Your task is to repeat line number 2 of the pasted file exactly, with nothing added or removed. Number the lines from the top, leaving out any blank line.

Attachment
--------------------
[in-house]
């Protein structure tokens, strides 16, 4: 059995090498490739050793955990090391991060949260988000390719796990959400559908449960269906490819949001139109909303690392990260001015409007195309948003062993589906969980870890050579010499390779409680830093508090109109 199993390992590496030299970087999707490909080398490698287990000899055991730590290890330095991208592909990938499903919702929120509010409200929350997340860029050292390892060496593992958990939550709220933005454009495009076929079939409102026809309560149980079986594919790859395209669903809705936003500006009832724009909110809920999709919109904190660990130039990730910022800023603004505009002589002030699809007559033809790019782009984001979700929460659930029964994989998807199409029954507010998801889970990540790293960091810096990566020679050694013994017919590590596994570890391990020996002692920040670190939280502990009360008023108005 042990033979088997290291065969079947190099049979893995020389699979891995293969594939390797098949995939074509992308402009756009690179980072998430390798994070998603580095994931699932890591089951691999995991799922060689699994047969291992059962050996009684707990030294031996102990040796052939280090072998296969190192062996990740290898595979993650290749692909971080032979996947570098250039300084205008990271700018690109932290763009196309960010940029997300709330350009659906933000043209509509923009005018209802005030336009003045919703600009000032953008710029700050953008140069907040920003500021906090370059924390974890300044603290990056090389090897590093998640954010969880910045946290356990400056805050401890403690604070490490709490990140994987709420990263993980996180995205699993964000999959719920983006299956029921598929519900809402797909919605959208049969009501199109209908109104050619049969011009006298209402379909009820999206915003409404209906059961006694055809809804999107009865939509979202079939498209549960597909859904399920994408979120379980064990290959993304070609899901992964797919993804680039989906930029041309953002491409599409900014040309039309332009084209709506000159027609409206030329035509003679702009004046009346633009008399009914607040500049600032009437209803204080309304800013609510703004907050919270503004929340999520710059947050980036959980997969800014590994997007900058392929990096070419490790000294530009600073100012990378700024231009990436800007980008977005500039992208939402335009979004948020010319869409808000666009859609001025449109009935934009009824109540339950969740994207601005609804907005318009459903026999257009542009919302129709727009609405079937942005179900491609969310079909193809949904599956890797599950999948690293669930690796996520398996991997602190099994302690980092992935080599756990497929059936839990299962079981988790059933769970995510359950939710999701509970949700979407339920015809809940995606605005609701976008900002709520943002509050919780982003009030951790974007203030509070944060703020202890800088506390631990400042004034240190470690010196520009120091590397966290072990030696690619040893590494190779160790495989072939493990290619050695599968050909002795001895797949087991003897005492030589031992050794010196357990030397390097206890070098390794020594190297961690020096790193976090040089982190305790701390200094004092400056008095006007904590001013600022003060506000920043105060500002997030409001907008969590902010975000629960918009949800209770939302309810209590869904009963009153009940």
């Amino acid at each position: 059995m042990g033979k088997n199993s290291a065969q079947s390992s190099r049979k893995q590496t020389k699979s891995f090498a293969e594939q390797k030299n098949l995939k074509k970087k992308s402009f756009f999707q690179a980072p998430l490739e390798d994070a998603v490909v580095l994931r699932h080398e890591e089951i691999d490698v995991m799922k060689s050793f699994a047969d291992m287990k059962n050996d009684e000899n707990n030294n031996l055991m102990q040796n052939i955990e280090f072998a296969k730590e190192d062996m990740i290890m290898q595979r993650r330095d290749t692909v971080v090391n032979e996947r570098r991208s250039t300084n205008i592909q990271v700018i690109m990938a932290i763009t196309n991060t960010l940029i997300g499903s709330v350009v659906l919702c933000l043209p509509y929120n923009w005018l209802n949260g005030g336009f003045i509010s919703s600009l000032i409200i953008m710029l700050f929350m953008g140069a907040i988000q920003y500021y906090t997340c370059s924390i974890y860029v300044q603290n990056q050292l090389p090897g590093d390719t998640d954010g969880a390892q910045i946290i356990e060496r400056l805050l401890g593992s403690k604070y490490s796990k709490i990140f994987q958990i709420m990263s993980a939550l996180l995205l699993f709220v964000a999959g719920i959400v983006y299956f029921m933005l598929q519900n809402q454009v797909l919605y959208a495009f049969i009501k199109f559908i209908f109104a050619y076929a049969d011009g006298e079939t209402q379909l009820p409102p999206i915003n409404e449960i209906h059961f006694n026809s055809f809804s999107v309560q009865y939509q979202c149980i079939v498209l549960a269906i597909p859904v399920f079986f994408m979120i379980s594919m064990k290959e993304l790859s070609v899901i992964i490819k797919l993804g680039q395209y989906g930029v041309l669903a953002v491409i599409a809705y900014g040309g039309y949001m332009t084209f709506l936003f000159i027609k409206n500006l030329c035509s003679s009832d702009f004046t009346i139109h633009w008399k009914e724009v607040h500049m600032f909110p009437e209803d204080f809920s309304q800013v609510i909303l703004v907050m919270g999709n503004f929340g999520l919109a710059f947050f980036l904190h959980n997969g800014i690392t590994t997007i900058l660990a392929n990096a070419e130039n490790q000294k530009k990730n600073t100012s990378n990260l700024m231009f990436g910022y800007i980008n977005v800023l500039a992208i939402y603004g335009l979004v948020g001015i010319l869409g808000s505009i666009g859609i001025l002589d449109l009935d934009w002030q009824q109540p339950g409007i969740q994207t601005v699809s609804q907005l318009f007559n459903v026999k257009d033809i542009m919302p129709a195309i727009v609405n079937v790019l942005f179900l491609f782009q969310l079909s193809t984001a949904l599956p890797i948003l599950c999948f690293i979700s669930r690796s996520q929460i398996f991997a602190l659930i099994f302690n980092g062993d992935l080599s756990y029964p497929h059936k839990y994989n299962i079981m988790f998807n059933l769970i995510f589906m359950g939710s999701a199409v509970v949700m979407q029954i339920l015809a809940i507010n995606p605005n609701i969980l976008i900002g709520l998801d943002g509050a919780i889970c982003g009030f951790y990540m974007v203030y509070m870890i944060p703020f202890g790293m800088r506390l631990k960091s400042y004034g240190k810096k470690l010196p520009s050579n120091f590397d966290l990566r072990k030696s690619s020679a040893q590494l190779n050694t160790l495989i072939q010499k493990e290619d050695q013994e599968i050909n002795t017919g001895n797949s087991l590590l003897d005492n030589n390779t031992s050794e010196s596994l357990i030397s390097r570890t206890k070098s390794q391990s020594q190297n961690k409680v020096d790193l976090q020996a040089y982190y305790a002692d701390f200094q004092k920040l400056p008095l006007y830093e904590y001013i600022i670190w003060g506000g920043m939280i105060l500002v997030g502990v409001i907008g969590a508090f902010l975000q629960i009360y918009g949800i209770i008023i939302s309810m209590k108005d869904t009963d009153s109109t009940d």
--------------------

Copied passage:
């Protein structure tokens, strides 16, 4: 059995090498490739050793955990090391991060949260988000390719796990959400559908449960269906490819949001139109909303690392990260001015409007195309948003062993589906969980870890050579010499390779409680830093508090109109 199993390992590496030299970087999707490909080398490698287990000899055991730590290890330095991208592909990938499903919702929120509010409200929350997340860029050292390892060496593992958990939550709220933005454009495009076929079939409102026809309560149980079986594919790859395209669903809705936003500006009832724009909110809920999709919109904190660990130039990730910022800023603004505009002589002030699809007559033809790019782009984001979700929460659930029964994989998807199409029954507010998801889970990540790293960091810096990566020679050694013994017919590590596994570890391990020996002692920040670190939280502990009360008023108005 042990033979088997290291065969079947190099049979893995020389699979891995293969594939390797098949995939074509992308402009756009690179980072998430390798994070998603580095994931699932890591089951691999995991799922060689699994047969291992059962050996009684707990030294031996102990040796052939280090072998296969190192062996990740290898595979993650290749692909971080032979996947570098250039300084205008990271700018690109932290763009196309960010940029997300709330350009659906933000043209509509923009005018209802005030336009003045919703600009000032953008710029700050953008140069907040920003500021906090370059924390974890300044603290990056090389090897590093998640954010969880910045946290356990400056805050401890403690604070490490709490990140994987709420990263993980996180995205699993964000999959719920983006299956029921598929519900809402797909919605959208049969009501199109209908109104050619049969011009006298209402379909009820999206915003409404209906059961006694055809809804999107009865939509979202079939498209549960597909859904399920994408979120379980064990290959993304070609899901992964797919993804680039989906930029041309953002491409599409900014040309039309332009084209709506000159027609409206030329035509003679702009004046009346633009008399009914607040500049600032009437209803204080309304800013609510703004907050919270503004929340999520710059947050980036959980997969800014590994997007900058392929990096070419490790000294530009600073100012990378700024231009990436800007980008977005500039992208939402335009979004948020010319869409808000666009859609001025449109009935934009009824109540339950969740994207601005609804907005318009459903026999257009542009919302129709727009609405079937942005179900491609969310079909193809949904599956890797599950999948690293669930690796996520398996991997602190099994302690980092992935080599756990497929059936839990299962079981988790059933769970995510359950939710999701509970949700979407339920015809809940995606605005609701976008900002709520943002509050919780982003009030951790974007203030509070944060703020202890800088506390631990400042004034240190470690010196520009120091590397966290072990030696690619040893590494190779160790495989072939493990290619050695599968050909002795001895797949087991003897005492030589031992050794010196357990030397390097206890070098390794020594190297961690020096790193976090040089982190305790701390200094004092400056008095006007904590001013600022003060506000920043105060500002997030409001907008969590902010975000629960918009949800209770939302309810209590869904009963009153009940």